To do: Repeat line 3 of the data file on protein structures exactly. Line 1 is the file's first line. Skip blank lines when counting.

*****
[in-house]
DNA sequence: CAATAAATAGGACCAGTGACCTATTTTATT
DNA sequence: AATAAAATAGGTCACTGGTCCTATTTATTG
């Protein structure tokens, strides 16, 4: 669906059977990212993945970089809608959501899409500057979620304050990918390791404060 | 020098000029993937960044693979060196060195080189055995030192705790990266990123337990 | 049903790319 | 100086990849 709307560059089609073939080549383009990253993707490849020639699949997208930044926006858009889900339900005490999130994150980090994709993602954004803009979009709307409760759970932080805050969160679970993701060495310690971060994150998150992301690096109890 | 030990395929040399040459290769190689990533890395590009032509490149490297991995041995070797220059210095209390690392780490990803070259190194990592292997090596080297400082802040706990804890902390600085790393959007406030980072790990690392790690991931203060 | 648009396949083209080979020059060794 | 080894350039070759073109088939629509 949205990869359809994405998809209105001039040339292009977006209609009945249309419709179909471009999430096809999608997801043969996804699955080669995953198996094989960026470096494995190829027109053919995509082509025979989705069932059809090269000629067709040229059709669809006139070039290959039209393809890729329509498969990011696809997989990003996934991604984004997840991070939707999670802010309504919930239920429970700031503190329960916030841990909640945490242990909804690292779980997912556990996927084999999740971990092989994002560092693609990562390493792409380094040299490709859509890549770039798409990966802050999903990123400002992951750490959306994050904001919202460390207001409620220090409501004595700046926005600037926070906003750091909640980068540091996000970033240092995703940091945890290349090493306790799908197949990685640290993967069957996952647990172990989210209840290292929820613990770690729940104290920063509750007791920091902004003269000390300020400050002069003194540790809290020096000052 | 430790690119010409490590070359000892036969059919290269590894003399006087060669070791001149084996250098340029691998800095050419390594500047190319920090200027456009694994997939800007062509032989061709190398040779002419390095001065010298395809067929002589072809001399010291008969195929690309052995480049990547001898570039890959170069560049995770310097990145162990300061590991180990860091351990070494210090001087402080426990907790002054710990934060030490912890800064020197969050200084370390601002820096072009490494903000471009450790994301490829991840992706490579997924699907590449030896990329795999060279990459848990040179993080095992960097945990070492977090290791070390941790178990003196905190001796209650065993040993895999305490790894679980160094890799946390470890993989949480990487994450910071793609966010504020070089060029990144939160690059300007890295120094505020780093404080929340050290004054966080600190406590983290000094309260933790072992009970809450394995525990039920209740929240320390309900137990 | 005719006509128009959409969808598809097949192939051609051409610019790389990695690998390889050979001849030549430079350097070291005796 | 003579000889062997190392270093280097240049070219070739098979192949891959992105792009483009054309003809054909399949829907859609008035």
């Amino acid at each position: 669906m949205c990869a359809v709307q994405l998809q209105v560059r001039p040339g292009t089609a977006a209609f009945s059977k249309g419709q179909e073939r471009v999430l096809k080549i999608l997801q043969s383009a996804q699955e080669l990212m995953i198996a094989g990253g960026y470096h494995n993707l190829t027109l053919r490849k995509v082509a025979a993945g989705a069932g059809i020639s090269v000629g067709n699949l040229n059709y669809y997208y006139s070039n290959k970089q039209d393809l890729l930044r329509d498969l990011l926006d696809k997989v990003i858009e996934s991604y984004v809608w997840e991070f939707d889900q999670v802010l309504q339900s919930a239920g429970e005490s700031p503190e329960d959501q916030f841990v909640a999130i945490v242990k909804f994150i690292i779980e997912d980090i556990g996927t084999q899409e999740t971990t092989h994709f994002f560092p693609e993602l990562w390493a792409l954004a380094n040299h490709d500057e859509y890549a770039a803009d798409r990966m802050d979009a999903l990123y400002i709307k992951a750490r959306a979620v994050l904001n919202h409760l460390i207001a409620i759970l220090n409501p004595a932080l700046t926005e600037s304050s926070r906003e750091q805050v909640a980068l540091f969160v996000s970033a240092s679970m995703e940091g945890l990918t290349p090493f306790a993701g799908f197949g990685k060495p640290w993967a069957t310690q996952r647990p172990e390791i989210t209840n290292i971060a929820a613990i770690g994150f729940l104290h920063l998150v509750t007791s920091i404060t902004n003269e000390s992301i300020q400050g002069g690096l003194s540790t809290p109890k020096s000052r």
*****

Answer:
DNA sequence: AATAAAATAGGTCACTGGTCCTATTTATTG